Hick’s Theory of Religion and the Traditional Islamic Narrative

Sophia 53 (1):131-144 (2014)
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This article considers the traditional Islamic narrative in the light of the theory of religion espoused by John Hick (1922–2012). We see how the Islamic narrative changes on a Hickean understanding of religion, particularly in the light of the ‘bottom-up’ approach and trans-personal conception of the religious ultimate that it espouses. Where the two readings of Islam appear to conflict, I suggest how they can be reconciled. I argue that if Hick’s theory is incompatible with Islamic belief, then this incompatibility does not manifest itself at the level of belief in the narrative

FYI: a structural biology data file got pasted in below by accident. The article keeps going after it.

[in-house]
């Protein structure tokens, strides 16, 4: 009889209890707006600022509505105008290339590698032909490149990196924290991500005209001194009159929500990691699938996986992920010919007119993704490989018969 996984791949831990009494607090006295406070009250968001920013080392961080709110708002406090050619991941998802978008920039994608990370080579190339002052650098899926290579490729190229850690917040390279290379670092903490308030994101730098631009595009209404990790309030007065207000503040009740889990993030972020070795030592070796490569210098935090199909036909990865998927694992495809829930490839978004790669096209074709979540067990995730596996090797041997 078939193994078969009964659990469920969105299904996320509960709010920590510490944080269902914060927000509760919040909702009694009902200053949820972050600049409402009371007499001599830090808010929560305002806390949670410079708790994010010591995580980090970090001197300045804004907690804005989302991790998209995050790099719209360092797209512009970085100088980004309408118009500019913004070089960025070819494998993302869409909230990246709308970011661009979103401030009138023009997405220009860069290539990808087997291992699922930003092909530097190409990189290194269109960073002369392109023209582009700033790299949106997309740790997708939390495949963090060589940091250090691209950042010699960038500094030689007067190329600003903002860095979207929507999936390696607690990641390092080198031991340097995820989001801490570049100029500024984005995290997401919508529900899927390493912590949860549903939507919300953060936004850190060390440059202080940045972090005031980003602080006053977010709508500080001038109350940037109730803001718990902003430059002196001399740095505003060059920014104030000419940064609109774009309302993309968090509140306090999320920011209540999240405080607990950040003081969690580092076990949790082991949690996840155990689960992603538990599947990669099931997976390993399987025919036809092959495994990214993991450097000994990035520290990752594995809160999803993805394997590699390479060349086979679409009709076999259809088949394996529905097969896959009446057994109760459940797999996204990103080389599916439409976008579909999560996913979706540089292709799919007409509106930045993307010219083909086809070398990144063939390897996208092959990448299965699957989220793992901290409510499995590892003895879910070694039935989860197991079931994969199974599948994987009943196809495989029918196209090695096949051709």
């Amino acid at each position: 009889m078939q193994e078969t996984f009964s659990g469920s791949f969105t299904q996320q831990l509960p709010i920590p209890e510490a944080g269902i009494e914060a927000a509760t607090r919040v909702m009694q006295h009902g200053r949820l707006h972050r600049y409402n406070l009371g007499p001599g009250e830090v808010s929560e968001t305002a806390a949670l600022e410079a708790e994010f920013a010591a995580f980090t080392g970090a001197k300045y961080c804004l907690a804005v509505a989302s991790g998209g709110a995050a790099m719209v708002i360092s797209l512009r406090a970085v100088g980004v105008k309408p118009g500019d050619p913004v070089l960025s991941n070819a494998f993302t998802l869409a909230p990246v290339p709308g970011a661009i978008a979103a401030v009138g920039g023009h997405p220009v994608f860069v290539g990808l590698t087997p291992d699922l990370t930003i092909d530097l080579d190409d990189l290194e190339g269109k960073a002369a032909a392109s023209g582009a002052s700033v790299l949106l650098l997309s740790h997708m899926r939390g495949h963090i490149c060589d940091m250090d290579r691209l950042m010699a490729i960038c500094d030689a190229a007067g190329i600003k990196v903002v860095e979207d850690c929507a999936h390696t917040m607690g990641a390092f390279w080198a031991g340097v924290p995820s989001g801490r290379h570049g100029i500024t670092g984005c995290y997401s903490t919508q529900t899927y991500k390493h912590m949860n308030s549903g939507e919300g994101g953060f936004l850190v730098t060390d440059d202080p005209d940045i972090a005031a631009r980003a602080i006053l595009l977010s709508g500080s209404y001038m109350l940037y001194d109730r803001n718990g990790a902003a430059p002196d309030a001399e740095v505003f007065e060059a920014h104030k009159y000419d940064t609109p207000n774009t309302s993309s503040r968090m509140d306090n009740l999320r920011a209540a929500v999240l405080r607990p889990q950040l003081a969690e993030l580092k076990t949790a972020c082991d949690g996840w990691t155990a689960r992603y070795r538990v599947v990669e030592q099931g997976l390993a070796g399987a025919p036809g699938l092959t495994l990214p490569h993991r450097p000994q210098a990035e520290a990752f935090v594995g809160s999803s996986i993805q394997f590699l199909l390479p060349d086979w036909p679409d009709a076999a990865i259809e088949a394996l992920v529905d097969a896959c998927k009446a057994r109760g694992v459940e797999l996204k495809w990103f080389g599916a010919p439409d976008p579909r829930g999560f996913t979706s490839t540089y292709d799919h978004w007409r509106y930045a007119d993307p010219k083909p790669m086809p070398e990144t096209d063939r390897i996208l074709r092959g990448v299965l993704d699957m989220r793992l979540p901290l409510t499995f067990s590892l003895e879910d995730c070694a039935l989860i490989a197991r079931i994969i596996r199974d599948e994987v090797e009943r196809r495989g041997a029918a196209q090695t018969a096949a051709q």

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Warranted Christian Belief.Alvin Plantinga - 2000 - New York, US: Oxford University Press USA.
The elementary forms of the religious life.Émile Durkheim - 1926 - New York,: The Macmillan company. Edited by Joseph Ward Swain.
Warranted Christian Belief.Alvin Plantinga - 2000 - Philosophia Christi 3 (2):327-328.
Warranted Christian Belief.P. Helm - 2001 - Mind 110 (440):1110-1115.

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